Lloyds says Hello to Windows biometrics

Lloyds Bank is to trial biometric authentication for online banking services, using Microsoft's Windows Hello.

The bank will test biometric authentication for customers logging into their Lloyds, Halifax and Bank of Scotland web banking sites with Windows Hello on Windows 10 devices, to enable customers to access banking services using fingerprint or facial recognition software, instead of typing in a password.

The pilot will run in the second half of this year.

It will use inbuilt infrared cameras on Windows 10 devices to identify faces, so customers can be recognised in a variety of lighting conditions. This uses a data representation of a face, not an image Lloyds Bank said this would prevent access via an impersonator using a photograph.

"This Lloyds Banking Group pilot marks another significant step towards an era of more personal computing," said Ryan Asdourian, Microsoft UK's Windows and devices lead.

"With more than 400 million active users of Windows 10 able to take advantage of Windows Hello, it's great to see a major financial services institution looking at how it can apply this technology to transform the customer experience.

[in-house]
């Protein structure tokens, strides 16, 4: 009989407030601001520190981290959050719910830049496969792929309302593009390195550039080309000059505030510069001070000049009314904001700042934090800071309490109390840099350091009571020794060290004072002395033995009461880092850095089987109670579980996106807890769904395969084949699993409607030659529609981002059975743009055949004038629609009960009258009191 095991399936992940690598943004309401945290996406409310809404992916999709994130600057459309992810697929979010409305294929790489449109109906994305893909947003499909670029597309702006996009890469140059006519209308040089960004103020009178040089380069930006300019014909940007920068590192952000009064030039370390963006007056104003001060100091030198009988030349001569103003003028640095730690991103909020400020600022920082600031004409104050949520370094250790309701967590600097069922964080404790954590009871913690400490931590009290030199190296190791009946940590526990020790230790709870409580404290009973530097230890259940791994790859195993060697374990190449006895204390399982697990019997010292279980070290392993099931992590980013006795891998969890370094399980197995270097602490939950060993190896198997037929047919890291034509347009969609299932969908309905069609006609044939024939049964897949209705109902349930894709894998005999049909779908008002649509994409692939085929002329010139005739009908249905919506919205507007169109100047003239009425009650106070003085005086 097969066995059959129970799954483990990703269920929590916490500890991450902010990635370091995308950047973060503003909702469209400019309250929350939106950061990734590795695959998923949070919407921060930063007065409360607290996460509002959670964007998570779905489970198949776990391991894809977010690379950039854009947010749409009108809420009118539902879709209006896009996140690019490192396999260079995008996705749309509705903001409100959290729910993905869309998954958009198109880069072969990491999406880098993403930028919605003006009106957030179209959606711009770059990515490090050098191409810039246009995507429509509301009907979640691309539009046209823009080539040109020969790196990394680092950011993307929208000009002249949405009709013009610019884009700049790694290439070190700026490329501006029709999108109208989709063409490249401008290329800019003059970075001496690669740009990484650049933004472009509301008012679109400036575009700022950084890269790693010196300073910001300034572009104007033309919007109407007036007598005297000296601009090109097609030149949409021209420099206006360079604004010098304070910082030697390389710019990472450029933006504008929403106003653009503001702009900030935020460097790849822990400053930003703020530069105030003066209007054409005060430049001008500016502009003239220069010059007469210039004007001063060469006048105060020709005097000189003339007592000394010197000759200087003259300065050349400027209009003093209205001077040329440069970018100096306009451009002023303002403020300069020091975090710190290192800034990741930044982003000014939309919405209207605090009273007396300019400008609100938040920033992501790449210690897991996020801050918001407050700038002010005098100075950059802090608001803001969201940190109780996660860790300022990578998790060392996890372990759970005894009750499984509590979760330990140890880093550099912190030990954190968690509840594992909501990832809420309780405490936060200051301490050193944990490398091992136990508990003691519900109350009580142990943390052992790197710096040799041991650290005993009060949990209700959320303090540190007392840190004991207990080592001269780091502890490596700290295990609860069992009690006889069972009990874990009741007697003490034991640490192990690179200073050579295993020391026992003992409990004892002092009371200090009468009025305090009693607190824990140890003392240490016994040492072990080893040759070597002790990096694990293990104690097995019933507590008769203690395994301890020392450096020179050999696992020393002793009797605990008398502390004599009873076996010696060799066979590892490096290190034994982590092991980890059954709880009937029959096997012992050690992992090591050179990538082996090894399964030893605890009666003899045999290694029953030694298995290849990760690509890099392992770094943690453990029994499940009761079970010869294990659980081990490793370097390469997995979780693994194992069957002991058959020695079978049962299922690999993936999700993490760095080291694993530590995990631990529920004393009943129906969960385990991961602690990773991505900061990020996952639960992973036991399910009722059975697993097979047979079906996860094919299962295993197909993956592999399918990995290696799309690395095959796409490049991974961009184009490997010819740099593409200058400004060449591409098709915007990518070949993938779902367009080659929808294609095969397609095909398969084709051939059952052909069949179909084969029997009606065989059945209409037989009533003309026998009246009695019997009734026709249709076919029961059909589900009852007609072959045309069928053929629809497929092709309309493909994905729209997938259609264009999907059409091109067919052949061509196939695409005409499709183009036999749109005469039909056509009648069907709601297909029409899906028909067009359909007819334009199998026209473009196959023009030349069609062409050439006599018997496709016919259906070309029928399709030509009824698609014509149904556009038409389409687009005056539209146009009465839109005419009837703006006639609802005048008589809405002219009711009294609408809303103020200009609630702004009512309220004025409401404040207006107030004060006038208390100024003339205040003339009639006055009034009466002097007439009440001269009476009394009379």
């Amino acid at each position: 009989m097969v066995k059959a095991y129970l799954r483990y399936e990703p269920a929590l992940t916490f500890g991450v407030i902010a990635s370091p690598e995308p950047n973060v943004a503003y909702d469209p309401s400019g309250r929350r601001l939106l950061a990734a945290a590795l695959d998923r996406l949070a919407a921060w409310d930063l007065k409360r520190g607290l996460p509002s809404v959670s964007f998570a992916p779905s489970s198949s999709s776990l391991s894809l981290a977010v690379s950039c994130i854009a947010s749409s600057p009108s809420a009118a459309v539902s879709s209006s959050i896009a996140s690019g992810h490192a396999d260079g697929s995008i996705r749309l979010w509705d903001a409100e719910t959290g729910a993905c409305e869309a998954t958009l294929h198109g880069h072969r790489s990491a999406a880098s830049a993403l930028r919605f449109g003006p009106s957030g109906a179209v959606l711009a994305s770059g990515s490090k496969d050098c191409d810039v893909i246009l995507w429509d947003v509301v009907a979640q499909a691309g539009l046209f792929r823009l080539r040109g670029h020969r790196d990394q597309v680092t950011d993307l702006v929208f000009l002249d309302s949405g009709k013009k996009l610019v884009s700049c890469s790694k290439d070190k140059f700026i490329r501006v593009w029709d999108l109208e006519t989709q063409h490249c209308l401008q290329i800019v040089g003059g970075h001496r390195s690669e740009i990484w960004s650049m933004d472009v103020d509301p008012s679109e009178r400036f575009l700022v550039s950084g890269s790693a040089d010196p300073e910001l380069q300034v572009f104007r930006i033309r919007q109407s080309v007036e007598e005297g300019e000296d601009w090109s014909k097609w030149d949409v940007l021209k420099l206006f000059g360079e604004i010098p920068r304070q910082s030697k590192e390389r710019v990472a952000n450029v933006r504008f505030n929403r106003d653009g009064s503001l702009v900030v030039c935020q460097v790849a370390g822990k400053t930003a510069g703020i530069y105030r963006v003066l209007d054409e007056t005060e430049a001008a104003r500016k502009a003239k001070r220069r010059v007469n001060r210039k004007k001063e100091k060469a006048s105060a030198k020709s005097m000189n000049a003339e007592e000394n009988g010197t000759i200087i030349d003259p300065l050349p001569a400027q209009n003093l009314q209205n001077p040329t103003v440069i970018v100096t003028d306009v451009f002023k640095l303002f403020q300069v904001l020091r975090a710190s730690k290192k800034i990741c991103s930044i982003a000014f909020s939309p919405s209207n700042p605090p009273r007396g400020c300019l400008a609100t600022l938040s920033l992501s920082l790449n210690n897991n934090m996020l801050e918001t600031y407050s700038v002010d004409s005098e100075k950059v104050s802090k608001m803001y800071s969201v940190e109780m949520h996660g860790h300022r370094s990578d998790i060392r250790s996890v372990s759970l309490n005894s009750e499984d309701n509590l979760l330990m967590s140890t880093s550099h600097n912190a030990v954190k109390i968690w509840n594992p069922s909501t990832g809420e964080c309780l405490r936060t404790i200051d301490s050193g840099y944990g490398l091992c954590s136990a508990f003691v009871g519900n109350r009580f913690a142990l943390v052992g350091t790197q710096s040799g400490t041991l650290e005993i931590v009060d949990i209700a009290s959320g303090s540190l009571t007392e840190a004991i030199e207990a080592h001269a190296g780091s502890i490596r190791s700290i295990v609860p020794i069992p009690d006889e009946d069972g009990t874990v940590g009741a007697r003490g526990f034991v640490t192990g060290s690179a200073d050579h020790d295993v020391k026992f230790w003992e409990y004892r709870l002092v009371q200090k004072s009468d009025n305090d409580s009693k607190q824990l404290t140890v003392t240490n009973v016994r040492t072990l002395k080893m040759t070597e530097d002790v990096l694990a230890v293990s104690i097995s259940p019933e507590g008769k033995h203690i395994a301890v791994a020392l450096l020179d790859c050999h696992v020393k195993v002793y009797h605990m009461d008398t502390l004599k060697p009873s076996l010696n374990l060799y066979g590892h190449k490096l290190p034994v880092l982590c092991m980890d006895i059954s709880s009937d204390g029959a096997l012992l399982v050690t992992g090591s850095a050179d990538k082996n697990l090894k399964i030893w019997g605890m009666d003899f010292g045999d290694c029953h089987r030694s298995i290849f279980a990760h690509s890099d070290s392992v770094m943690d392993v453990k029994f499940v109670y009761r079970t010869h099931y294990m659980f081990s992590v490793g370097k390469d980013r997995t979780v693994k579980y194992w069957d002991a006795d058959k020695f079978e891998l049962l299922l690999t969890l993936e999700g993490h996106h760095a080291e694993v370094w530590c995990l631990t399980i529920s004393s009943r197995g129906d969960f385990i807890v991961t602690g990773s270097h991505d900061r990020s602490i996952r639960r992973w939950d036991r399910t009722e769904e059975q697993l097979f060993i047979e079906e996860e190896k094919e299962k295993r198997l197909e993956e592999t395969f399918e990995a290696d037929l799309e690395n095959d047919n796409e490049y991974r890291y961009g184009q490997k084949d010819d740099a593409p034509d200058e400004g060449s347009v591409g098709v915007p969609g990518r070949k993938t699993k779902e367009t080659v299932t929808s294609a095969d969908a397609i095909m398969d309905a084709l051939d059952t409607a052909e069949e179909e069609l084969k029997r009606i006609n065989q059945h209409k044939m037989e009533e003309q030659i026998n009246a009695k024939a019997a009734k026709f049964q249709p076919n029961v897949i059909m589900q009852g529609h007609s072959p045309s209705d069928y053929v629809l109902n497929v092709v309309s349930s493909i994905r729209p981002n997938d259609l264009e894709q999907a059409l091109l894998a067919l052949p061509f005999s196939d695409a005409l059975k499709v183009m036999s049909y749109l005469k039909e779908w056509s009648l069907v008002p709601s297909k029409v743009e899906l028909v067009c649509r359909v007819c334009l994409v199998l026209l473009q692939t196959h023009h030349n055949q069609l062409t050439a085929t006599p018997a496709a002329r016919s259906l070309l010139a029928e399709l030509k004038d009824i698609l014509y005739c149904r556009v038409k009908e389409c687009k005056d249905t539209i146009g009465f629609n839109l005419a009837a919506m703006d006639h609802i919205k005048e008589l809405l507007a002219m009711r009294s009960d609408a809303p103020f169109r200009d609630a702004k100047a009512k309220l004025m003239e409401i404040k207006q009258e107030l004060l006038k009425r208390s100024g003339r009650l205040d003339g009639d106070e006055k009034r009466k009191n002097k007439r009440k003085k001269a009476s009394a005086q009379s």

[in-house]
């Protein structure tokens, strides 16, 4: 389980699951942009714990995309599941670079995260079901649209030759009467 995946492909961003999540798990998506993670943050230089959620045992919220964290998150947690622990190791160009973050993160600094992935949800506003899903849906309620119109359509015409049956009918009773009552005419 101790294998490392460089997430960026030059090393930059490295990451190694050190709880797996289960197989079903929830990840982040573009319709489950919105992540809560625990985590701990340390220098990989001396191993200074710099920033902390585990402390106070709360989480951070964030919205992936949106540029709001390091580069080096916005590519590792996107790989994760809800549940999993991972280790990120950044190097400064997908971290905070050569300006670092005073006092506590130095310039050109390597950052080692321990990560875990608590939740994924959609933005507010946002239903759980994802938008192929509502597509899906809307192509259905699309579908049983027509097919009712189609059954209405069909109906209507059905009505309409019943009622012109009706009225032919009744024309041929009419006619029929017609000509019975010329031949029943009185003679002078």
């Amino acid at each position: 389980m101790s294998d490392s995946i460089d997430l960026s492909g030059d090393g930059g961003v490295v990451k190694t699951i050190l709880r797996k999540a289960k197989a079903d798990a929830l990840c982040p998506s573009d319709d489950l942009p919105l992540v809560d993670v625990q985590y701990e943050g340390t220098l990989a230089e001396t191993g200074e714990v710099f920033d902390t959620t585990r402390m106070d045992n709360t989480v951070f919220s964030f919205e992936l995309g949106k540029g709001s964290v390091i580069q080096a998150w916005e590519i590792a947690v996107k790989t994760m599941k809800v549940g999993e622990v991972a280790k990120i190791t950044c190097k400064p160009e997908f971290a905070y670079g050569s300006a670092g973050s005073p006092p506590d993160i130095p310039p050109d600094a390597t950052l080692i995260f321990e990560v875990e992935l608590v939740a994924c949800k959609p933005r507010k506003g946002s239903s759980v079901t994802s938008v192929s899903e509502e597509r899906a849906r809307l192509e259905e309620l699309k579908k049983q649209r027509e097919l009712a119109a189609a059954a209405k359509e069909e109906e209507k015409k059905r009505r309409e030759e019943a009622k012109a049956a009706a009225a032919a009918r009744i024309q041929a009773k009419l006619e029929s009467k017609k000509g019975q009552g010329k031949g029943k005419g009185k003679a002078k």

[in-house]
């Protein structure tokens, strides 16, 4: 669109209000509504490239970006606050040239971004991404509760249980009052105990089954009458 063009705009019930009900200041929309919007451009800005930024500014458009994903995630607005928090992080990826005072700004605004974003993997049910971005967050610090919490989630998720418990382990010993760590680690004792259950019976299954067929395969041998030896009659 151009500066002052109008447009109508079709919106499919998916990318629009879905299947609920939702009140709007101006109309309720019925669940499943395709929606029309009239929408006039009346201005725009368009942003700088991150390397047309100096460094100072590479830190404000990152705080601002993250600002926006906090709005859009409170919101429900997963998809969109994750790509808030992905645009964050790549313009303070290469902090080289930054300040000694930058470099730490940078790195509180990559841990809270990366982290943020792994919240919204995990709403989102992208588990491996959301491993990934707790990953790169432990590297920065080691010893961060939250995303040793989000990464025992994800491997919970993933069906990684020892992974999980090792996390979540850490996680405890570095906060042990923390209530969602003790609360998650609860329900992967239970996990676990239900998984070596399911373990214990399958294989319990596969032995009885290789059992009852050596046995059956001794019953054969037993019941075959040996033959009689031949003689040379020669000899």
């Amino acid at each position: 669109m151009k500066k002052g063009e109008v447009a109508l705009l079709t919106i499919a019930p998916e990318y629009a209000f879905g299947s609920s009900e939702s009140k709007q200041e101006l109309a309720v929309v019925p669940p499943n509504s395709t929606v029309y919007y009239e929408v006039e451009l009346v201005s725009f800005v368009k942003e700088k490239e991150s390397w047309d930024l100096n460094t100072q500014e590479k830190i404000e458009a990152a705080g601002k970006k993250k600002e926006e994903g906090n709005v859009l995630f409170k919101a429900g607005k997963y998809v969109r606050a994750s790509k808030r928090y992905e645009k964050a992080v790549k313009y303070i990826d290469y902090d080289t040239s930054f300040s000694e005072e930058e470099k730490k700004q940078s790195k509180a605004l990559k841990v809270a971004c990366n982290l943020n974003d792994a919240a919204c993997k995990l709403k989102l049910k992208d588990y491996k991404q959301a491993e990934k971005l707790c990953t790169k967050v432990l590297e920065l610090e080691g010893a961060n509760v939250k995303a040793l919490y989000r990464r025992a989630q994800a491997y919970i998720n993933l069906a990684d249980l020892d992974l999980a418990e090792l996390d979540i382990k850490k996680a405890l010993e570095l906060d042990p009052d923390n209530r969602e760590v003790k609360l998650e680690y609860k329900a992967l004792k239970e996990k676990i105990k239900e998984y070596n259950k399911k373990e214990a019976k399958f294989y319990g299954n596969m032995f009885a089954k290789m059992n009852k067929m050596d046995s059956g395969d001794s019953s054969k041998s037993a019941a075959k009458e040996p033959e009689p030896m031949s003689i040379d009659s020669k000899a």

"Windows Hello enables users to log in to a Windows device in less than two seconds and this use of advanced biometric technology will provide Lloyds Banking Group customers with a more seamless and frictionless experience without compromising security."

Gill Wylie, COO of group digital & transformation at Lloyds Banking Group, said: "With customer experience and security at the forefront of our minds, we are keen to run this pilot to explore the new functionality Windows Hello could give our customers."

Customers will still be able to use passwords if they desire, said the bank. It added that customers can opt out of using Windows Hello at any time.

It comes after HSBC announced it would roll out voice recognition technology to 15 million customers over the summer of 2016, while it allowed users to link their Apple ID fingerprint technology to their bank accounts via mobile banking. Santander launched SmartBank last spring to allow customers to ask questions about their spending.

Rene Millman

Rene Millman is a freelance writer and broadcaster who covers cybersecurity, AI, IoT, and the cloud. He also works as a contributing analyst at GigaOm and has previously worked as an analyst for Gartner covering the infrastructure market. He has made numerous television appearances to give his views and expertise on technology trends and companies that affect and shape our lives. You can follow Rene Millman on Twitter.